* TabletopGame/TrinityUniverse has hints of this with Magneto-like BigBad Divis Mal, who is gay; WordOfGod is that the title of ''Aberrant'' refers to him and that the metaphor for the response to his sexuality is deliberate.
* ''TabletopGame/Warhammer40K'': Averted with psykers: having psychic powers is very rightly referred to as a curse in 40K. Psykers are regularly hunted down and ferried in Black Ships crewed by blanks (extremely creepy to normal humans, HumanoidAbomination to a psyker) and taken to the Golden Throne where they suffer MindRape called soul-binding if they're deemed strong enough to serve the Imperium, doomed to a life of constant contempt by regular humans who are ready to execute them at the slightest sign of instability and the permanent risk of corruption by the Warp; if not, they're used as fuel for the GodEmperor's spirit. And this is far better than the alternative, which is falling to Chaos and being the plaything of daemons for eternity or exploding into a portal into the Warp that lets the forces of Chaos through to the material realm. And the sacrifice of psykers is absolutely essential to the Imperium's very existence, and they're used as fuel for the Astronomican, a psychic beacon that makes FTLTravel possible

* There's a comedic short play called ''Jimmy the Antichrist'' about a boy coming out to his parents as, well, the Antichrist (though he's not as evil as that title would suggest). It's all very DoesThisRemindYouOfAnything, complete with the parents saying "Have you tried ''not'' being the Antichrist?" This is lampshaded several times by Jimmy's sister, who keeps asking him whether he's sure he didn't mean to say he was gay.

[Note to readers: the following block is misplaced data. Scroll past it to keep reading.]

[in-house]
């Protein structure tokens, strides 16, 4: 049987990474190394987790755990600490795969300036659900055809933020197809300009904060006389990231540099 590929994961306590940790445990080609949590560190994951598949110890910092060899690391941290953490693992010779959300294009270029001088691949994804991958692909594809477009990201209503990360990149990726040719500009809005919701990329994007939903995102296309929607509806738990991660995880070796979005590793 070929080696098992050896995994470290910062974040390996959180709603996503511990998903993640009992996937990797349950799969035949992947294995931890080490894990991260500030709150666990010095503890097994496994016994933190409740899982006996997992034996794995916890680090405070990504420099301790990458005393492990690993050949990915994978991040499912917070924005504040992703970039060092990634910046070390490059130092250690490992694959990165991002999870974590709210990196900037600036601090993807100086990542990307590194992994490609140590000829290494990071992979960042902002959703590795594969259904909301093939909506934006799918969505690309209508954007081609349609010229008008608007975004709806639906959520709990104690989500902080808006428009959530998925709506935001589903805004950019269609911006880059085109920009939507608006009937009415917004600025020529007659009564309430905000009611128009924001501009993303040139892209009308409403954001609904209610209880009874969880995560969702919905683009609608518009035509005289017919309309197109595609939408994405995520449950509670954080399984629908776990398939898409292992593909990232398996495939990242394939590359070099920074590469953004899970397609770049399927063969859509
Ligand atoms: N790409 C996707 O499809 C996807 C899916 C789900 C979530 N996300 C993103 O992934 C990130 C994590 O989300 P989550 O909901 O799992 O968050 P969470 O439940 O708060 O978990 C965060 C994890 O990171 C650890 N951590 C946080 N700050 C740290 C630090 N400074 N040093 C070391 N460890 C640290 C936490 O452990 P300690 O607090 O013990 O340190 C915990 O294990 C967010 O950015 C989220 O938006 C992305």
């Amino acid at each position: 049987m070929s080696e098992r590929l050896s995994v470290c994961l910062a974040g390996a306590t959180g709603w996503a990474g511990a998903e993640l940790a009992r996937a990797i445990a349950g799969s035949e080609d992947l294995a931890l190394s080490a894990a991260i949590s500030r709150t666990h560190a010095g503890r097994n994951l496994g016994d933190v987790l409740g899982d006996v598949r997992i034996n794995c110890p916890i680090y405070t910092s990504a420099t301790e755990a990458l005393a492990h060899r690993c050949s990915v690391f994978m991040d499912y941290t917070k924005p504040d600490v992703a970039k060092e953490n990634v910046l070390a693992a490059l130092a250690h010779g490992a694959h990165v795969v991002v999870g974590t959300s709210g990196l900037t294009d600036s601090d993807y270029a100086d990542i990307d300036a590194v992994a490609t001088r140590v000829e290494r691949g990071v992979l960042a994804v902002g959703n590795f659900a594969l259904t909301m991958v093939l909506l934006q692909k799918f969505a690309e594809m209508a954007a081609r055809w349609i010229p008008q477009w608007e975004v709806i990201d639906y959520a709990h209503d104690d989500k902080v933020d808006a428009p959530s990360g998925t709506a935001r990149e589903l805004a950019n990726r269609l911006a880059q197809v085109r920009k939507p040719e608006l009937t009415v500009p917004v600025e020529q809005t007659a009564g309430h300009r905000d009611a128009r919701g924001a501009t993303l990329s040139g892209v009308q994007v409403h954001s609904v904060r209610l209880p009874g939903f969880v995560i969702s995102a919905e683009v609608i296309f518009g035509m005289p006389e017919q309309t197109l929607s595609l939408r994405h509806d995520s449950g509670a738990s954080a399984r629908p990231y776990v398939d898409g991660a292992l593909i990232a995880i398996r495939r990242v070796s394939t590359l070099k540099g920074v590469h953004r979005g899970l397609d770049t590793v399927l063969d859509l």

** This was performed excellently at NFL (National Forensic League, not National Football League) Nationals in 2006: http://www.youtube.com/watch?v=RFcpsfbu7Qw

* In ''VideoGame/BlazeUnion'', Baretreenu was so adamant that her young son Gulcasa never realize that he was a demon that she placed a powerful, permanently damaging seal on his powers and concealed his true identity even from himself. Over a decade later, when he realizes he has demon blood anyway, a very big deal is made out of his choosing to live as the person he was born as. Gulcasa points out that demon blood in and of itself isn't a bad thing, and what's important is whether he personally makes good or bad choices with his life; his mentor Medoute retorts that his demonhood is absolutely an inherently evil thing, and that she can't forgive his decision to be true to himself. This, among [[Analysis/BlazeUnion other things]], makes the scenario read very much like a ComingOutStory.
* ''Franchise/MassEffect'' touches on this with biotics - people who gain GravityMaster powers from exposure to Element Zero while ''in utero''. To make the most of their abilities, they need special implants attached during puberty (unless they're [[SpaceElves asari]]). As humans are still new to the galactic community, many human biotics face discrimination due to fear, religious reasons or false ideas of their abilities. This also applies to the turians, who've been around a lot longer - their military mistrusts biotics due to their use as spies or assassins during the Unification War. Turian biotics are grouped together in 'cabals', with mixed results.